Evacuation center set up in Tahoe City | SierraSun.com

Evacuation center set up in Tahoe City

More than 30 evacuees sat and waited at Red Cross evacuation centers in Tahoe City early Saturday afternoon after escaping a wildfire that threatened their homes.

Two centers were set up at the Tahoe City Public Utility District and the Tahoe City Fairway Community Center.

Volunteers from the Tahoe-Truckee Disaster Action Team set up snacks, toiletries and toys for evacuees, but most were sitting in chairs waiting for news or the authorization to go home.

Volunteers said they were not sure how many evacuees would be coming throughout the evening, but most had left the centers by 8 p.m.

The evacuation center at the Fairway Community Center will be open until midnight.

“We’re kind of biding our time, and hoping we can just go back,” said Bay Area resident Terry Costello earlier this afternoon at the Tahoe City Public Utility District center. Costello was renting a home on Spruce Street, two blocks from the source of the fire.

Costello and his family we’re stopped at the Tahoe City wye en route to their residence. Road closures prevented their ability to gather any necessities from home.

Talmont resident Joyce Sowers, an elderly woman who lives alone, said she was enjoying the morning with no knowledge of any fire.

“There wasn’t a thing in the sky,” Sowers said. “No smoke, nothing.”

When the electricity cut out, Sowers said she walked out to the street to see if anything happened, but the street was already deserted.

With her walker in hand, Sowers wandered down the street until a Placer County Sheriff’s deputy drove up the road. The two then packed Sowers’ things and she was taken to the evacuation center.

Sunnyside resident Rick Cassinelli said he first saw smoke while riding his bike back to his home on Edelweiss, which is located behind the Catholic church.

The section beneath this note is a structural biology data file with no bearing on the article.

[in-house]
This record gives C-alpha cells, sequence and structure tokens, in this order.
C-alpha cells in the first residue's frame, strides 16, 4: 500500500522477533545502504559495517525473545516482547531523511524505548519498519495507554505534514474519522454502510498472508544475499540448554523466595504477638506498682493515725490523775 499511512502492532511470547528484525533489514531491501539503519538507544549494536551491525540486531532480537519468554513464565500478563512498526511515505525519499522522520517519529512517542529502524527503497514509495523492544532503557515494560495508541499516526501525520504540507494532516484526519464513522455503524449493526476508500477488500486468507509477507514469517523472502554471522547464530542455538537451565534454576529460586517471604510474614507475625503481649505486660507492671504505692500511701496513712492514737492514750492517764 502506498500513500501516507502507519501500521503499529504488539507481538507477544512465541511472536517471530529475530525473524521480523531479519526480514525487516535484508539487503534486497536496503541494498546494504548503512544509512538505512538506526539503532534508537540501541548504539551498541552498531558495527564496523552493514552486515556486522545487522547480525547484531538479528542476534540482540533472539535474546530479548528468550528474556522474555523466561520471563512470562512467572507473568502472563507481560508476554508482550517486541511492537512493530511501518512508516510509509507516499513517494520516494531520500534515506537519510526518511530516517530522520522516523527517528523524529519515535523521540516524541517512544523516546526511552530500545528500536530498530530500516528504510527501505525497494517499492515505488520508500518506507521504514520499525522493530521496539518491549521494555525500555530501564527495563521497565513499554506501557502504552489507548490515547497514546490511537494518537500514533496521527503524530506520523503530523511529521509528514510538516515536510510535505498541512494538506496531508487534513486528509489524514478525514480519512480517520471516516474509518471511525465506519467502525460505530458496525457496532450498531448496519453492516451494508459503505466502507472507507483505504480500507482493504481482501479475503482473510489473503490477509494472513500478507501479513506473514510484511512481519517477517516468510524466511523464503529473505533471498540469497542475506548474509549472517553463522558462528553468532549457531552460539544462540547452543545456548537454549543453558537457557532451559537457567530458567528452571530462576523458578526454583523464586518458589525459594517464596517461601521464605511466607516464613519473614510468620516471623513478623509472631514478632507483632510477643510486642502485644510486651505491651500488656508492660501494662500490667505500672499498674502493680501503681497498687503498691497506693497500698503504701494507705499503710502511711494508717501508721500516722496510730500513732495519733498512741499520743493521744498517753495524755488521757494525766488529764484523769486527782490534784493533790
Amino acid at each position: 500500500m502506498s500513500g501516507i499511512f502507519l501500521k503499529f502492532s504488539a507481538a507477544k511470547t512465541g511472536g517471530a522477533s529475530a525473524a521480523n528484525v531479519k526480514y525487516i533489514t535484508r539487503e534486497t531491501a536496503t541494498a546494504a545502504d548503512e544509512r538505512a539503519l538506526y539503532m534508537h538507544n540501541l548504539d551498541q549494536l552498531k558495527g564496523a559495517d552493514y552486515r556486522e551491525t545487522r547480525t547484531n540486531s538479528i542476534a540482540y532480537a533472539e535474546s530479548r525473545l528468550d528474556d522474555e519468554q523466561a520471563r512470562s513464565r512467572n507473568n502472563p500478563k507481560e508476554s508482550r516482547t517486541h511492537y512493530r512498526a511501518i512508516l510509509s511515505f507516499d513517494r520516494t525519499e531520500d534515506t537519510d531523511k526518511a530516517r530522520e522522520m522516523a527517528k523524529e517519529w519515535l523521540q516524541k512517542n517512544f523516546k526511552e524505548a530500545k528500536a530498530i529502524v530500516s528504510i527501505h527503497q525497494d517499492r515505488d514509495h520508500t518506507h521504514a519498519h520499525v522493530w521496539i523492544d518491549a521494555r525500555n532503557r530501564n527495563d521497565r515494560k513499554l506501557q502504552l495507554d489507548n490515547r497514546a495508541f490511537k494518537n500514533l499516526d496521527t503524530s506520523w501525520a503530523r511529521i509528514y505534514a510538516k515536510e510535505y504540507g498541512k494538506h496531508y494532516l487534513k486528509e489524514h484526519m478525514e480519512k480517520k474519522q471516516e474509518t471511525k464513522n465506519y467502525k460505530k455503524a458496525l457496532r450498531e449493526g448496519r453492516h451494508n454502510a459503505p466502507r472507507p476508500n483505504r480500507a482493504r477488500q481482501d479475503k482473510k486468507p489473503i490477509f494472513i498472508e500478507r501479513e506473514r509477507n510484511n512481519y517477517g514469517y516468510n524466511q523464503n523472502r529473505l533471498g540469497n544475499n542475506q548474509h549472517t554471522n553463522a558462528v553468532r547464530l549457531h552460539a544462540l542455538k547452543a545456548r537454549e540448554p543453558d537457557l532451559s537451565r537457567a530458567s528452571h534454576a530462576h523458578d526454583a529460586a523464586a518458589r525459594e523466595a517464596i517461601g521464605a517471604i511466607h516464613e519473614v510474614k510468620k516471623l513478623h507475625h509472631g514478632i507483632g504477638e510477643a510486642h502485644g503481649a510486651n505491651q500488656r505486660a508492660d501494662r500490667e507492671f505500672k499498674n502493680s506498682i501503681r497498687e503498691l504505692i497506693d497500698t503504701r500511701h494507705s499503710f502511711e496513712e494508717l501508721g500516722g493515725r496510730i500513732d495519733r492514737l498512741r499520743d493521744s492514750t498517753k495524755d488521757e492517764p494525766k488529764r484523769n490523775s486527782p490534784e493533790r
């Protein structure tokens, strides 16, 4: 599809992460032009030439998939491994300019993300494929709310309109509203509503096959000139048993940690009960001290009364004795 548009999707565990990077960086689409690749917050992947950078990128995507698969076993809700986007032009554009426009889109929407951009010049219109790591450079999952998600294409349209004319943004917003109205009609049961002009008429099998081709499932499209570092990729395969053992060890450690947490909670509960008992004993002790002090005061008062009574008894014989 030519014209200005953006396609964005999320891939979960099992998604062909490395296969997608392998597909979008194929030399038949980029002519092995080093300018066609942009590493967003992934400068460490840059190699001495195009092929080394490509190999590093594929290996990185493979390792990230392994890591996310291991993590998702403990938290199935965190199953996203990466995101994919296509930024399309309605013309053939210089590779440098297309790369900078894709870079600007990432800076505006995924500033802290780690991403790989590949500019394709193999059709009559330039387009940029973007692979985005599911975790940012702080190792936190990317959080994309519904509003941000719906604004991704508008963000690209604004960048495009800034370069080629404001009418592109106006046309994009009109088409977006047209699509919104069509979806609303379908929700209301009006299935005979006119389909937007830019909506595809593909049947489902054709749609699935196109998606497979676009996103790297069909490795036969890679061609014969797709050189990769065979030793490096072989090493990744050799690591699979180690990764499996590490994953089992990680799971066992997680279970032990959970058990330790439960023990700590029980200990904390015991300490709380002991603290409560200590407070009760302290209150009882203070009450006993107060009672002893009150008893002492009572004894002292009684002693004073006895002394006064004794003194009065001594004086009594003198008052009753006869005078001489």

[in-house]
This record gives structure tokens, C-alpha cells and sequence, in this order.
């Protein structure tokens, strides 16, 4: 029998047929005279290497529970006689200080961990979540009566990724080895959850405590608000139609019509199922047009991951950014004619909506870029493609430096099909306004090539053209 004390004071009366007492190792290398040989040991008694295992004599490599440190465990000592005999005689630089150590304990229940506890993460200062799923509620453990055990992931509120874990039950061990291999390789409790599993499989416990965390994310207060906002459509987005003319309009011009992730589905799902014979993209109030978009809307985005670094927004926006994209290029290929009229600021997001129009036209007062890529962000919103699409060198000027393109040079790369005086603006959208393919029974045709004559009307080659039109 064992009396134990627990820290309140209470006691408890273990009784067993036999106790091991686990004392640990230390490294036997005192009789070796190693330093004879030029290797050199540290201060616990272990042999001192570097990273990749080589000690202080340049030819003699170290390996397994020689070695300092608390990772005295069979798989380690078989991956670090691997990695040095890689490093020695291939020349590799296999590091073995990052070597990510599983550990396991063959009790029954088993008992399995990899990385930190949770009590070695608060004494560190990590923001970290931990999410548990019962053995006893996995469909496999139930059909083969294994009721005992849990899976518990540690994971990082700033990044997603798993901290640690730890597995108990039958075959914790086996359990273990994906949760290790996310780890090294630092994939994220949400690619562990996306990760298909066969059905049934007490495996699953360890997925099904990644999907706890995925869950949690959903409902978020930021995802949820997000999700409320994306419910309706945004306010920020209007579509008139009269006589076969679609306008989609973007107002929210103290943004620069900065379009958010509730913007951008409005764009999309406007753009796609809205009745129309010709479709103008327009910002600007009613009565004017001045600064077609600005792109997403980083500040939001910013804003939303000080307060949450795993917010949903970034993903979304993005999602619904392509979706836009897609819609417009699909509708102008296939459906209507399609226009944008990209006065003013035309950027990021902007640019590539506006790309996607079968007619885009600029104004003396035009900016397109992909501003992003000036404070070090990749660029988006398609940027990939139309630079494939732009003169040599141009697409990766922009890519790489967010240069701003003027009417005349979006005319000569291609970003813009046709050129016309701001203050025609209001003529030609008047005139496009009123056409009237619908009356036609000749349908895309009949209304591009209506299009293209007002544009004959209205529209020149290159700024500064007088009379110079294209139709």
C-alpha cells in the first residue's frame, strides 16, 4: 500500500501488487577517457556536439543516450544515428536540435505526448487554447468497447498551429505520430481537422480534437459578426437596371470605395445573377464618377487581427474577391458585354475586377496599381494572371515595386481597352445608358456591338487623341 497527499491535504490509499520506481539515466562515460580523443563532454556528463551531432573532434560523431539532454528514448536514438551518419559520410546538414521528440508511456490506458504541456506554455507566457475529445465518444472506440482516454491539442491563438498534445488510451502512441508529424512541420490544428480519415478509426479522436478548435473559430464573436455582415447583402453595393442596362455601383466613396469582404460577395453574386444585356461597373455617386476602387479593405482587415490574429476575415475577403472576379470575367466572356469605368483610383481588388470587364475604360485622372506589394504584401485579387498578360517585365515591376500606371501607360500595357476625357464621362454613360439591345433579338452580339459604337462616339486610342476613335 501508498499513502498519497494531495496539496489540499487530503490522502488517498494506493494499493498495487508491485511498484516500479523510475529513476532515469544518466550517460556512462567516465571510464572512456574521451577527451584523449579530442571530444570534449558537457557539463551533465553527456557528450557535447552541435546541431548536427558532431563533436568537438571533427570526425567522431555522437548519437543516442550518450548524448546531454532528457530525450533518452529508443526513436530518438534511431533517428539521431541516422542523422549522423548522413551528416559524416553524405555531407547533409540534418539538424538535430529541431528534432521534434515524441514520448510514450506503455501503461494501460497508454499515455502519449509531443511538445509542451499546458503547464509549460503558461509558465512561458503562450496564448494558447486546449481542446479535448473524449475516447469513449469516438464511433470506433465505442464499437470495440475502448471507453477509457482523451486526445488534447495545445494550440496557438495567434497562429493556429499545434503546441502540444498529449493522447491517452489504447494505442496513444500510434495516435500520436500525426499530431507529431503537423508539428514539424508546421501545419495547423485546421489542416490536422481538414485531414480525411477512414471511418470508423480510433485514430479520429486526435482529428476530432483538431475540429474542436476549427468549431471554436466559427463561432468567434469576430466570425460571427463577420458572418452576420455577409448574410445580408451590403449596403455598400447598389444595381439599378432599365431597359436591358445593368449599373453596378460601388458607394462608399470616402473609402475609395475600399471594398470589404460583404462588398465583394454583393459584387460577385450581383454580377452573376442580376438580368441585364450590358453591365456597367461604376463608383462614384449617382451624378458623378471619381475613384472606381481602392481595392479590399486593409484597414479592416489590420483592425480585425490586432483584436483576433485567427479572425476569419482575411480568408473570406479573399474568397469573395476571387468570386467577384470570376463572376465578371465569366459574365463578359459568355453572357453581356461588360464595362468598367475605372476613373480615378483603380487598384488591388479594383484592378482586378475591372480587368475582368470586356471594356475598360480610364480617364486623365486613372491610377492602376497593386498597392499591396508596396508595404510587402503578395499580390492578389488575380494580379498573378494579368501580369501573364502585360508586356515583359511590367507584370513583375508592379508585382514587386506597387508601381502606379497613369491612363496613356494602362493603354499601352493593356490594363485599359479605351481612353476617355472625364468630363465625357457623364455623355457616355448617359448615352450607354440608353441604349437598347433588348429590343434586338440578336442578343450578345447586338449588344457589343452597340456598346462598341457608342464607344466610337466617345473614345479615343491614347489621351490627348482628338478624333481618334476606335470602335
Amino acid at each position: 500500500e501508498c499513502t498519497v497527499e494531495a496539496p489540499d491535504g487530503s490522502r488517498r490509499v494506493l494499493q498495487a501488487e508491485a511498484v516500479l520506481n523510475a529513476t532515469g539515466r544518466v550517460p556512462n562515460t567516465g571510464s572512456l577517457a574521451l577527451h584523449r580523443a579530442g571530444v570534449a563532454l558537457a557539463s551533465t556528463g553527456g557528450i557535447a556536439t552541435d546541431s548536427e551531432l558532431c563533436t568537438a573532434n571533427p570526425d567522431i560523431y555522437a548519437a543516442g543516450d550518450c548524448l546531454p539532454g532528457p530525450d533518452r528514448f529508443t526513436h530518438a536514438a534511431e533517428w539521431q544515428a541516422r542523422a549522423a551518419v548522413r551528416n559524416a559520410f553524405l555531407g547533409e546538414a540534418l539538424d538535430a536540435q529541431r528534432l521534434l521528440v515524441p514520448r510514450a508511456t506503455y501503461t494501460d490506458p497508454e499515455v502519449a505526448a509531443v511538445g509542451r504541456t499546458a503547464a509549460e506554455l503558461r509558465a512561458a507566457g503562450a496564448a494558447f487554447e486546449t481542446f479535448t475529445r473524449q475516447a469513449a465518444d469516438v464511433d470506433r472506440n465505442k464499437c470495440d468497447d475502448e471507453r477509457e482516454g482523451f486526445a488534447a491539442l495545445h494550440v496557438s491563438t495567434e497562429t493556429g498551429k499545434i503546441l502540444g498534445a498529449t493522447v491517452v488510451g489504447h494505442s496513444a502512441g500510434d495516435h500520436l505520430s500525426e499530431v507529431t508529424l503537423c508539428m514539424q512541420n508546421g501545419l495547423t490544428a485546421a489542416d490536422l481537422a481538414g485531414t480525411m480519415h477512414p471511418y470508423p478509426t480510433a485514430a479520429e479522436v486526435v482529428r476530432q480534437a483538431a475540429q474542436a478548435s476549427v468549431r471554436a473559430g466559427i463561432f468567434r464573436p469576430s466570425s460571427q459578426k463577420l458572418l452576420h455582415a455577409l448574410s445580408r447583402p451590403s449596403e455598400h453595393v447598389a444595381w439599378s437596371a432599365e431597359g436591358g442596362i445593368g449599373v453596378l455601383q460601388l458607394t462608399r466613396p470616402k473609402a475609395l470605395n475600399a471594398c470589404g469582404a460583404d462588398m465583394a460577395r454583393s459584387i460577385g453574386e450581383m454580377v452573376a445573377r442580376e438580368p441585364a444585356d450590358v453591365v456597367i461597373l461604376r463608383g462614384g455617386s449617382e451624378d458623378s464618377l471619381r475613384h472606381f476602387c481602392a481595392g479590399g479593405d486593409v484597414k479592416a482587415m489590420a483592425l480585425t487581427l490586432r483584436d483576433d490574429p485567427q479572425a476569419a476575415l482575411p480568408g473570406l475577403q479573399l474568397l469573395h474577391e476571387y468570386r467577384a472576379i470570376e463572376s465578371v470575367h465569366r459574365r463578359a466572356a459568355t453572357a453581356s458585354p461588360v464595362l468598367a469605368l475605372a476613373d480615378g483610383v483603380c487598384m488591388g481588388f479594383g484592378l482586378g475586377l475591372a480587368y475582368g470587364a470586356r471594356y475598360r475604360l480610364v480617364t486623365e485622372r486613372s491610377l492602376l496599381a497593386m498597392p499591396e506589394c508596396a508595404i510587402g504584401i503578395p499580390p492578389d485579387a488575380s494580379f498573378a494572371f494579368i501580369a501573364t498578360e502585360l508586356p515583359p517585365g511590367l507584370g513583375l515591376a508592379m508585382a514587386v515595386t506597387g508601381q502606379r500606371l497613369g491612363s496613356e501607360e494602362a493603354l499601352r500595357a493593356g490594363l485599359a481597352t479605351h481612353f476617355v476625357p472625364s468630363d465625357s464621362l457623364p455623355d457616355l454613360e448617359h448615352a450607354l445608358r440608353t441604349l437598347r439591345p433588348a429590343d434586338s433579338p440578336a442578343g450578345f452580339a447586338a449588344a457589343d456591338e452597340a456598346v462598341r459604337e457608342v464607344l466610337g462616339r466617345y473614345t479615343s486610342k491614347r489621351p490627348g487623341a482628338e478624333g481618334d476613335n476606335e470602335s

“I said, ‘Oh my god, that’s just about the same area where we live,'” he said.

Riding up his street, Cassinelli said a chill ran down his spine when he saw a “huge orange cloud dancing through the trees.”

By the time he reached his home, his wife had their SUV packed with their things and ready to go. Cassinelli said his wife wrote down a list of valuable belongings after the Angora fire.

“Thank god for my wife,” Cassinelli said. “She had everything done.”

Just five minutes later, a sheriff’s deputy drove down Edelweiss announcing the evacuation order over a loudspeaker.

Cassinelli said officers were also knocking on doors, and a California Highway Patrol unit drove down the street moments afterward, announcing the final order to leave the area.

“These are the things that you always read about and you always say ‘that’s not going to happen to us,'” Cassinelli said at the evacuation shelter.

Support Local Journalism


Support Local Journalism

Readers around Lake Tahoe, Truckee, and beyond make the Sierra Sun's work possible. Your financial contribution supports our efforts to deliver quality, locally relevant journalism.

Now more than ever, your support is critical to help us keep our community informed about the evolving coronavirus pandemic and the impact it is having locally. Every contribution, however large or small, will make a difference.

Your donation will help us continue to cover COVID-19 and our other vital local news.

For tax deductible donations, click here.

Start a dialogue, stay on topic and be civil.
If you don't follow the rules, your comment may be deleted.

User Legend: iconModerator iconTrusted User


Hometown hero at Tahoe XC: An interview with Casey Jowers


Tahoe Cross Country (Tahoe XC) has seen many bright spots amid an otherwise debilitating, year-long pandemic. For the second consecutive year, they have been ranked Top 10 Best Nordic Centers in North America by USA Today. They are celebrating an…

See more